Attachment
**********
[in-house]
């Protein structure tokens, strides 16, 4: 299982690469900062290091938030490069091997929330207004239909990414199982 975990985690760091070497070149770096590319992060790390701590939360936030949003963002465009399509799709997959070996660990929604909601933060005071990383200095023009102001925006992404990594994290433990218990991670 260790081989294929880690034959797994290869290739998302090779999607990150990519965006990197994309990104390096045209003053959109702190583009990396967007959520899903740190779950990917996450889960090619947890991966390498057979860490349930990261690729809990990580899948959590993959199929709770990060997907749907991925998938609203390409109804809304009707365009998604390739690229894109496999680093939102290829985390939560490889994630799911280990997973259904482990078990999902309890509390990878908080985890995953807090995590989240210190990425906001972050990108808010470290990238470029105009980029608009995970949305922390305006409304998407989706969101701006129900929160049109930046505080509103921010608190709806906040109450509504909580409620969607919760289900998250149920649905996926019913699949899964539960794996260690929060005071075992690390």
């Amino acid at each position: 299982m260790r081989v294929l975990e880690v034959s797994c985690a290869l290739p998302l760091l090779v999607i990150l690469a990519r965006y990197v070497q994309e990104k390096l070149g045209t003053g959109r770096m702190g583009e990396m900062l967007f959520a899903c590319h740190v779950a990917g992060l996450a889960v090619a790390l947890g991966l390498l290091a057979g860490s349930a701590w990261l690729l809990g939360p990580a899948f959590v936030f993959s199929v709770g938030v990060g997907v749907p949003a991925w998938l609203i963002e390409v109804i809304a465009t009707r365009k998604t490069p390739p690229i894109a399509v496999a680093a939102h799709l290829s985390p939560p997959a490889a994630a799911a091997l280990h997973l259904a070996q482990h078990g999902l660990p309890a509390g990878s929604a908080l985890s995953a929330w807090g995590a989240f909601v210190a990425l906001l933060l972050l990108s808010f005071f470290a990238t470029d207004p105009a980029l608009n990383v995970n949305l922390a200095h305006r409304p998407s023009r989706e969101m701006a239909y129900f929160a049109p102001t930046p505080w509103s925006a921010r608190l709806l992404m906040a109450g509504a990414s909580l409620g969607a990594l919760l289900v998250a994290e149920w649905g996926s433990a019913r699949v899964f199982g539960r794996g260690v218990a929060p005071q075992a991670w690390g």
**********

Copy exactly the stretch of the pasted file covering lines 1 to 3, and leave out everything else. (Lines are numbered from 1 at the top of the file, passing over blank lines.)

[in-house]
């Protein structure tokens, strides 16, 4: 299982690469900062290091938030490069091997929330207004239909990414199982 975990985690760091070497070149770096590319992060790390701590939360936030949003963002465009399509799709997959070996660990929604909601933060005071990383200095023009102001925006992404990594994290433990218990991670 260790081989294929880690034959797994290869290739998302090779999607990150990519965006990197994309990104390096045209003053959109702190583009990396967007959520899903740190779950990917996450889960090619947890991966390498057979860490349930990261690729809990990580899948959590993959199929709770990060997907749907991925998938609203390409109804809304009707365009998604390739690229894109496999680093939102290829985390939560490889994630799911280990997973259904482990078990999902309890509390990878908080985890995953807090995590989240210190990425906001972050990108808010470290990238470029105009980029608009995970949305922390305006409304998407989706969101701006129900929160049109930046505080509103921010608190709806906040109450509504909580409620969607919760289900998250149920649905996926019913699949899964539960794996260690929060005071075992690390």
């Amino acid at each position: 299982m260790r081989v294929l975990e880690v034959s797994c985690a290869l290739p998302l760091l090779v999607i990150l690469a990519r965006y990197v070497q994309e990104k390096l070149g045209t003053g959109r770096m702190g583009e990396m900062l967007f959520a899903c590319h740190v779950a990917g992060l996450a889960v090619a790390l947890g991966l390498l290091a057979g860490s349930a701590w990261l690729l809990g939360p990580a899948f959590v936030f993959s199929v709770g938030v990060g997907v749907p949003a991925w998938l609203i963002e390409v109804i809304a465009t009707r365009k998604t490069p390739p690229i894109a399509v496999a680093a939102h799709l290829s985390p939560p997959a490889a994630a799911a091997l280990h997973l259904a070996q482990h078990g999902l660990p309890a509390g990878s929604a908080l985890s995953a929330w807090g995590a989240f909601v210190a990425l906001l933060l972050l990108s808010f005071f470290a990238t470029d207004p105009a980029l608009n990383v995970n949305l922390a200095h305006r409304p998407s023009r989706e969101m701006a239909y129900f929160a049109p102001t930046p505080w509103s925006a921010r608190l709806l992404m906040a109450g509504a990414s909580l409620g969607a990594l919760l289900v998250a994290e149920w649905g996926s433990a019913r699949v899964f199982g539960r794996g260690v218990a929060p005071q075992a991670w690390g």